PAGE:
I Peter 3:15 says:

But in your hearts set apart Christ as Lord. Always be prepared to give an answer to everyone who asks you to give the reason for the hope that you have. But do this with gentleness and respect.

and Jude 3 says:

Dear friends, although I was very eager to write to you about the salvation we share, I felt I had to write and urge you to contend for the faith that was once for all entrusted to the saints.

We, as followers of the Truth, are responsible to make an apologia, or defense for the ‘Gospel’ whenever the opportunity presents itself. My ‘Christian’ tradition, ‘Fundamentalism’ (I should say former, in some respects), has its origins in making a defense for the Gospel truth. But, is making a ‘defense’ the best position for articulating Christian doctrine? Is constructing theological apparatus best served by being methodologically defensive, or might it be better served by being positive? These are hard questions, certainly, at least in some respects.

As we look back at the history of the church, we see some of our most sacrosanct confessions and creeds (e.g. Nicene, Apostolic, Council of Nicaea, Chalcedon, etc.) coming to fruition as a result of making a defense for gospel-fidelity. For example we have Irenaeus fighting the dualistic Gnostics, or Athanasius doing combat with the heretic, Arius; and these kinds of engagements are strewn ostensibly throughout church history. The result of such banter has provided us with a very rich heritage of refined and wind-tested dogma that continues to stand the test of time and thought precisely because of its ‘Gospel-faithfulness’; indeed, Chalcedonian Christology, for example, has become a benchmark of ‘orthodoxy’ (albeit, not static).

With the above sketch provided, it is reasonable to think that most, if not all, of our ‘orthodox Christianity’ has taken shape through rigorous dissent, debate, and dialogue; and this continues to be the case even into the present. But I want to get back to my first point on being methodologically defensive as the starting point for theological engagement. The most recent and current version of this kind of practice is best illustrated by Fundamentalist Christianity. B. B. Warfield was a very influential Presbyterian theologian of Princeton, at the turn of the twentieth century; He was one of the champions of the fundamentalist movement, which was responding to the modernist influences of his day (this was written in 1903):

It is the distinction of Christianity that it has come into the world clothed with the mission to reason its way to its dominion. Other religions may appeal to the sword, or seek some other way to propagate themselves. Christianity makes its appeal to right reason, and stands out among all religions, therefore, as distinctively “the Apologetic religion.” It is solely by reasoning that it has come thus far on its way to its kingship. And it is solely by reasoning that it will put all its enemies under its feet. (George Marsden quoting B.B. Warfield, “Fundamentalism And American Culture,” 115)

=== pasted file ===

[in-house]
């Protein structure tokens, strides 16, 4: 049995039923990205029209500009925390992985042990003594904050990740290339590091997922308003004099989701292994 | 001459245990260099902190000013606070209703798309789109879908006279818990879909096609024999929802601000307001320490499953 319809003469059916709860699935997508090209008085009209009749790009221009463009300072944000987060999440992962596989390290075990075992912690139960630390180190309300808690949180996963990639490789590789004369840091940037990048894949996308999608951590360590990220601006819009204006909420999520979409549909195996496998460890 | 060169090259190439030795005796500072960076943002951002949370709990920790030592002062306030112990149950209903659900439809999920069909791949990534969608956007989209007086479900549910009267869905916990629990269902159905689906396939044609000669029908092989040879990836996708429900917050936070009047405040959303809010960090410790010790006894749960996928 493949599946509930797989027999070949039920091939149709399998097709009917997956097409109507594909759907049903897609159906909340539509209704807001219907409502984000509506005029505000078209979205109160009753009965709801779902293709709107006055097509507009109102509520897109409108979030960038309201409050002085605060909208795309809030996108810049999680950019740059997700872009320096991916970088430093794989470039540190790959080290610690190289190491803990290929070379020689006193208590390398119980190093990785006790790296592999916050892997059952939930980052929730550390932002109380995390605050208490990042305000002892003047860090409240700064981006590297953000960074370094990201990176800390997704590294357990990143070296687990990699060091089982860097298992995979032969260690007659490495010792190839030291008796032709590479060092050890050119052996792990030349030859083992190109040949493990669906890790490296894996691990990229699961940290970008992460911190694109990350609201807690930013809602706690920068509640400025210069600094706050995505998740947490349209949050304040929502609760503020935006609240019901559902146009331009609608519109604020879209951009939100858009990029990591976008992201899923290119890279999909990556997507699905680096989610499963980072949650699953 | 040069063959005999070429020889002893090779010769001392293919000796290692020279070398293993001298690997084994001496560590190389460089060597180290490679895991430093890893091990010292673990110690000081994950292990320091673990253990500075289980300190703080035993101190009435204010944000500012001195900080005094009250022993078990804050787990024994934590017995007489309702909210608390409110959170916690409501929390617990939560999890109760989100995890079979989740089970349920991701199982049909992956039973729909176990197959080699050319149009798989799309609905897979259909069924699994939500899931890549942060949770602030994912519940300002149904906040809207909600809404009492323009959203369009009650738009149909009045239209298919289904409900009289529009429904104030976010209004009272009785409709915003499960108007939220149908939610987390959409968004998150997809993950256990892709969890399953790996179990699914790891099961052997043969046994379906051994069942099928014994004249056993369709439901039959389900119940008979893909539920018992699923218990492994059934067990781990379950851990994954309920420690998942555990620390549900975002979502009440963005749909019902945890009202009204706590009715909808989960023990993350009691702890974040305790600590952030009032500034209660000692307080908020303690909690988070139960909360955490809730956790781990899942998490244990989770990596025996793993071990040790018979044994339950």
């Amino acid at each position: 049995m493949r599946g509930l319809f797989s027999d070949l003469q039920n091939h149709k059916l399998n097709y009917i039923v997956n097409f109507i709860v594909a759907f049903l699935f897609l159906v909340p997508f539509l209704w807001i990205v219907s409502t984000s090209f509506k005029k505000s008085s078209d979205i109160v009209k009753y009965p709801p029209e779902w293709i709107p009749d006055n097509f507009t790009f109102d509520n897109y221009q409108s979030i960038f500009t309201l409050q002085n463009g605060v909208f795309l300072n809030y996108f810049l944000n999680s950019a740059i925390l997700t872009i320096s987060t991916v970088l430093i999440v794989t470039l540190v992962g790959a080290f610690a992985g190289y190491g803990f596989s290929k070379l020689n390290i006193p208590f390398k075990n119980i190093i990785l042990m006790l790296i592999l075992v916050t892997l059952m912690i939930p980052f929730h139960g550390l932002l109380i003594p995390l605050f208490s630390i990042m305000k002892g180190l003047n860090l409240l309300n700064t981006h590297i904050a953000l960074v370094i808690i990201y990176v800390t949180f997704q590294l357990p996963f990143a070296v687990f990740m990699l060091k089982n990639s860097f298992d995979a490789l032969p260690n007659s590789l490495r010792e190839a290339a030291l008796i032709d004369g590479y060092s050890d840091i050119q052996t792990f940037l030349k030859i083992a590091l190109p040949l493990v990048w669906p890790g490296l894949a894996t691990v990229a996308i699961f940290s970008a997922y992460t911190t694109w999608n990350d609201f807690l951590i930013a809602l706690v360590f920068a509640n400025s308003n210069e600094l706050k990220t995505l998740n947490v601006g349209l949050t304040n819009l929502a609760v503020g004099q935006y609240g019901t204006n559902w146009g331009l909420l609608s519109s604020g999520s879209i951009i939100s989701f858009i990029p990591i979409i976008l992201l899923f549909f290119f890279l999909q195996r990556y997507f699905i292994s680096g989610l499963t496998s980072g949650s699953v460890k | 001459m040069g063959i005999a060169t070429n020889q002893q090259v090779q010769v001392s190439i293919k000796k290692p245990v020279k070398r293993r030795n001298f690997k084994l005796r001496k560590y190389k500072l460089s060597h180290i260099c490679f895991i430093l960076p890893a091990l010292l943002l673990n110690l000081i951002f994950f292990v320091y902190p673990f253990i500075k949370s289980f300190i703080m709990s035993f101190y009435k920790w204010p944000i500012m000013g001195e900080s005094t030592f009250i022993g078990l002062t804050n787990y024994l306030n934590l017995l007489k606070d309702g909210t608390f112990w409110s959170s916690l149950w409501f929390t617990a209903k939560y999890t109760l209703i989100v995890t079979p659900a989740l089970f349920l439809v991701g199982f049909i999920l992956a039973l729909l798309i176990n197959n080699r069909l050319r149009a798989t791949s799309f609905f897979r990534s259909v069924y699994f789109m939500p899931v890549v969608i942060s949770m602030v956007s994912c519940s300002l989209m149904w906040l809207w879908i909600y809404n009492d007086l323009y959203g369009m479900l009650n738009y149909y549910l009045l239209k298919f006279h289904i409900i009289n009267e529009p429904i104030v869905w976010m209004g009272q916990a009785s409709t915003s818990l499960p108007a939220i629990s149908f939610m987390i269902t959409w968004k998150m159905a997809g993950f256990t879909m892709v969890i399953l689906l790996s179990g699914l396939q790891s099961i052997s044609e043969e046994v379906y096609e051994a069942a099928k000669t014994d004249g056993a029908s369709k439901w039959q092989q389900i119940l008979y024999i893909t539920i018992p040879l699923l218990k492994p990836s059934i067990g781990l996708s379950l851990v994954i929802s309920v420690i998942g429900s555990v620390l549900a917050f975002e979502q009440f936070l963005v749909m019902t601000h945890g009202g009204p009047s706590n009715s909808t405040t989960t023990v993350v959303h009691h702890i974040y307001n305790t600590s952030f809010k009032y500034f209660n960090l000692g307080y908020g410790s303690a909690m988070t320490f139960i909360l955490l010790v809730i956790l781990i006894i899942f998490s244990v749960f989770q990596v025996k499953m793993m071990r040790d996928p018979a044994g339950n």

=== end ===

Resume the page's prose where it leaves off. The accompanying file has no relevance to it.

Here we have an excellent example of someone whose primary goal was to be ‘Gospel-faithful’; as a result of such thinking and activism a whole movement was spawned, evinced in an array of expressions today, especially in America, but not limited to America. Ironically, this same movement has resulted in anti-intellectualism as well (but that’s fodder for another post); but the primary point I want to highlight is the negative approach this stream of thought has promoted in codified ways. In other words, this methodology tries to meet the opposition (i.e. theological liberalism, in Warfield’s case) on their own ground; it allows the oppositions questions about God, the Bible, the Church, etc. to determine and shape the answers that Christians feel compelled to answer. The problem really only arises when these ‘defenses’ become the foundation for thinking Christianly, and in fact, the categories for how we think about God. So in the end what we are given is a God who answers to the culture, and ‘human’ rationalist questions, instead of vice-versa; we end up with a Christianity who has the ‘Christian-fish’ swallowing the ‘Darwinian-fish’ (you know, the car emblem).

Does anyone else see a problem with ‘doing Christianity’ like this? And what makes Fundamentalist Christianity, and her defensiveness different from the ‘defensiveness’ provided by the early church (as mentioned above)? Certainly we are called to make a defense for the Faith, but what does this really mean?